|Codename: Sailor V|
(Kōdonēmu wa Sērā Bui)
|Written by||Naoko Takeuchi|
|Original run||August 3, 1991 – July 3, 1997|
Codename: Sailor V (Japanese: コードネームはセーラーＶ, Hepburn: Kōdonēmu wa Sērā Bui) is a manga created by Naoko Takeuchi. The series revolves around the character Minako Aino, a cheerful schoolgirl who finds out that she has magical powers that she must use to protect the people of the Earth. Codename: Sailor V is the basis for its sequel, Pretty Soldier Sailor Moon .
Minako Aino is a 13-year-old young middle school student who is slightly distracted, out-spoken and dreams about someday finding her true love and boyfriend. One day, she encounters a talking white cat with a crescent moon on its forehead named Artemis. He reveals that Minako possesses the magical ability to transform into a much stronger, more powerful, and more beautiful girl than anyone.
He calls her "Sailor Venus" and tells her she has a mission to protect Earth in the name of her guardian planet Venus. To help her with her new mission, Artemis gives her two items, a crescent moon shaped compact and a magical pen. The magical pen allows her to transform into the Soldier of Justice: Sailor V.
Minako begins fighting the evil agents known as the Dark Agency, who fight under Danburite's command. He is in charge of sending his many talented idols to enslave the public.
Minako has many adventures as a Soldier of Justice, some sparking the envy and admiration of the police force. She also later gains the aid of Saijyo Ace, who had for a moment taken her spotlight due to his popular TV show.
Eventually, Minako realizes that her duty is more important than romance and discovers her true identity as Sailor Venus. From there, she decides to search for the other four Sailor Guardians and the Moon princess.
Codename: Sailor V made its debut as a one-shot in the summer vacation issue of the manga magazine RunRun, published on August 3, 1991.It returned as a serial in RunRun, which lasted until July 3, 1997. Kodansha compiled the fifteen chapters into three bound volumes and published them from December 18, 1993 to November 6, 1997. In 2004, the series was re-released in two deluxe volumes with revised artwork and dialogue. In 2014, Codename: Sailor V was published in a two-volume Kanzenban or "Complete Edition".
In North America, Kodansha USA licensed the deluxe editions of Codename: Sailor V for an English-language release, along with its re-printing of the Sailor Moon manga.The series was published from September 13, 2011 to November 15, 2011. The series has also been translated into other languages, including French and Spanish by Glenat; German by Egmont Manga & Anime; Italian by Star Edizioni and later by GP Publishing, serialized in its manga magazine Amici; and Polish by JPF.
An OVA series was teased in promotional materials, but never came to fruition, the Sailor Moon anime being created instead.
Elex Media Komputindo later re-released and relicensed its 2003 reprint from January 4, 2017.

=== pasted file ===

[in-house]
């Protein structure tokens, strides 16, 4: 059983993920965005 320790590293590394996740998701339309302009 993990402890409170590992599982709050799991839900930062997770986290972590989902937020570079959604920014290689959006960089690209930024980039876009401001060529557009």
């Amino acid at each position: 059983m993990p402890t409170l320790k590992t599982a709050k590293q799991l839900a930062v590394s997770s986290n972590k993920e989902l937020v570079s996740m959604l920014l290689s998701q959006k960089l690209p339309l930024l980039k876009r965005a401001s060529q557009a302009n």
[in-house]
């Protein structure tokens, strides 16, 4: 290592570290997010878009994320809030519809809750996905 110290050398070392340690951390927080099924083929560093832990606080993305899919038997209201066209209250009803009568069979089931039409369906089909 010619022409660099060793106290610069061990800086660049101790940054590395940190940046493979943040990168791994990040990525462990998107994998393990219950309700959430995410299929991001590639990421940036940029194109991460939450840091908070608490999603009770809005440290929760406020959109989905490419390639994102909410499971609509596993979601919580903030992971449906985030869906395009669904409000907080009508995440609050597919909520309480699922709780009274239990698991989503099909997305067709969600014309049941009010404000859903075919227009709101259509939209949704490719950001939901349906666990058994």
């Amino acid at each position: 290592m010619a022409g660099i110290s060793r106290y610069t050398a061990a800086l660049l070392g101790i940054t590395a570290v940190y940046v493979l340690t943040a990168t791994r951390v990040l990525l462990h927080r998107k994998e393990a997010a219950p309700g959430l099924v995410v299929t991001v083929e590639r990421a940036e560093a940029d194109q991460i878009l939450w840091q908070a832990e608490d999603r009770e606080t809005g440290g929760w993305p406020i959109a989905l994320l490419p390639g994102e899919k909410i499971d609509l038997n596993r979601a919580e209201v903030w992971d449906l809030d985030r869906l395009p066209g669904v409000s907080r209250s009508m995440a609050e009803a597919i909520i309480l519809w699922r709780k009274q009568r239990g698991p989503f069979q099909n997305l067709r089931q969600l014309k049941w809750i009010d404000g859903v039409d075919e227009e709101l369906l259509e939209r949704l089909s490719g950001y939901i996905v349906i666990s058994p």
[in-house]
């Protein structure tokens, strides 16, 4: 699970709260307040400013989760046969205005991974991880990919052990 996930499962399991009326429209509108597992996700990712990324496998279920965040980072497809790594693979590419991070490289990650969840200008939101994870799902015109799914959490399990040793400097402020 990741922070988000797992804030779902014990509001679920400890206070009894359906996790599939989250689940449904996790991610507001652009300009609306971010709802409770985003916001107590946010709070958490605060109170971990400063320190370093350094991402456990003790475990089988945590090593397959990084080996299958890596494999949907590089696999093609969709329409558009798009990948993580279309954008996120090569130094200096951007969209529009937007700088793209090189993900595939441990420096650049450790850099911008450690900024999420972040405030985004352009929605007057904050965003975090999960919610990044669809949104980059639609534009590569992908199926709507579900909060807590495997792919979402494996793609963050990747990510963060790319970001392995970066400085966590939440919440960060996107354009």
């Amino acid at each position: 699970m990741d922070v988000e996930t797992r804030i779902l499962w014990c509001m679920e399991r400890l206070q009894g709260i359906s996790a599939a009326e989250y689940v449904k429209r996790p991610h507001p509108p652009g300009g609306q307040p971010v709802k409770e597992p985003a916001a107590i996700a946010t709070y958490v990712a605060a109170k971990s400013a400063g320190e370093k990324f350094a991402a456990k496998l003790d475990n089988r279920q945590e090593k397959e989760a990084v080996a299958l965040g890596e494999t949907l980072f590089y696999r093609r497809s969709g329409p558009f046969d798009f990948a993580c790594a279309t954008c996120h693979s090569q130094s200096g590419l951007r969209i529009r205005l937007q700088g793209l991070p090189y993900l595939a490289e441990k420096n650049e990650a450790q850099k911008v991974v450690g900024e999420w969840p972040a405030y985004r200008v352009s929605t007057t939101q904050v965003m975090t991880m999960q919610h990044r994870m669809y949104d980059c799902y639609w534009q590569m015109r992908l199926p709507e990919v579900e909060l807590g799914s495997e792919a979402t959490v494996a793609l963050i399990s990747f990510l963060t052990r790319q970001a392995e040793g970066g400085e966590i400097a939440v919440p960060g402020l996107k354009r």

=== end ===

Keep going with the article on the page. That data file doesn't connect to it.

|No.||Japanese release date||Japanese ISBN|
|1||December 18, 1993||4-06-322801-0|
|2||October 22, 1994||4-06-322810-X|
|3||November 6, 1997||4-06-322834-7|
|No.||Original release date||Original ISBN||English release date||English ISBN|
|1||October 29, 2004||4-06-334929-2||September 13, 2011||978-1935429777|
|2||November 22, 2004||4-06-334947-0||November 15, 2011||978-1935429784|
For the week of 11 September 2011 to 17 September 2011, Codename: Sailor V was second on The New York Times Manga Best Sellers list, behind the first volume of Sailor Moon.The following week, it was again second on the list behind the first volume of Sailor Moon. The week after that, it slipped to third place. For the week of 9 October - 15 October, it reappeared at eighth place, the next week appearing at ninth. For the week of 6–12 November 2011, the first volume appeared at #2 on the list, above Sailor Moon for the first time. The following week, the second volume of Codename: Sailor V appeared at #2 on the list, and the first volume did not appear. For the week of 20–26 November, the second volume placed third on the list. On the BookScan Top 20 Graphic Novels of November 2011, the second volume placed third, and the first volume placed thirteenth.
Brigid Alverson of MTV Geek described Codename: Sailor V as feeling like a rough draft of Sailor Moon.Ed Sizemore felt from Comics Worth Reading Sailor V had less character development than Sailor Moon, feeling that this was not a drawback. Sean Gaffney of Manga Bookshelf notes that unlike Usagi, Minako performs her missions alone, and describes the tone of the manga as an " action comedy". Writing for Anime News Network, Rebecca Silverman noted that most of Sailor V is episodic, but feels it is worth reading due to the insights it gives into Minako's character, and the groundwork it lays for Sailor Moon. Katherine Dacey wrote for Manga Critic that while an adult may see the series as "repetitive, hokey, and poorly drawn", a child would see it as an "appealing fantasy in which an ordinary girl can assume a new, powerful identity" to defeat bullies and evil. Dacey sees Codename Sailor V's strength as being Minako's enthusiastic character. The Fandom Post's Matthew Warner saw the book as being a "lighthearted spoof" of magical girl titles.
Naoko Takeuchi, is a Japanese manga artist. She is best known as the author of Sailor Moon, one of the most popular manga series of all time.
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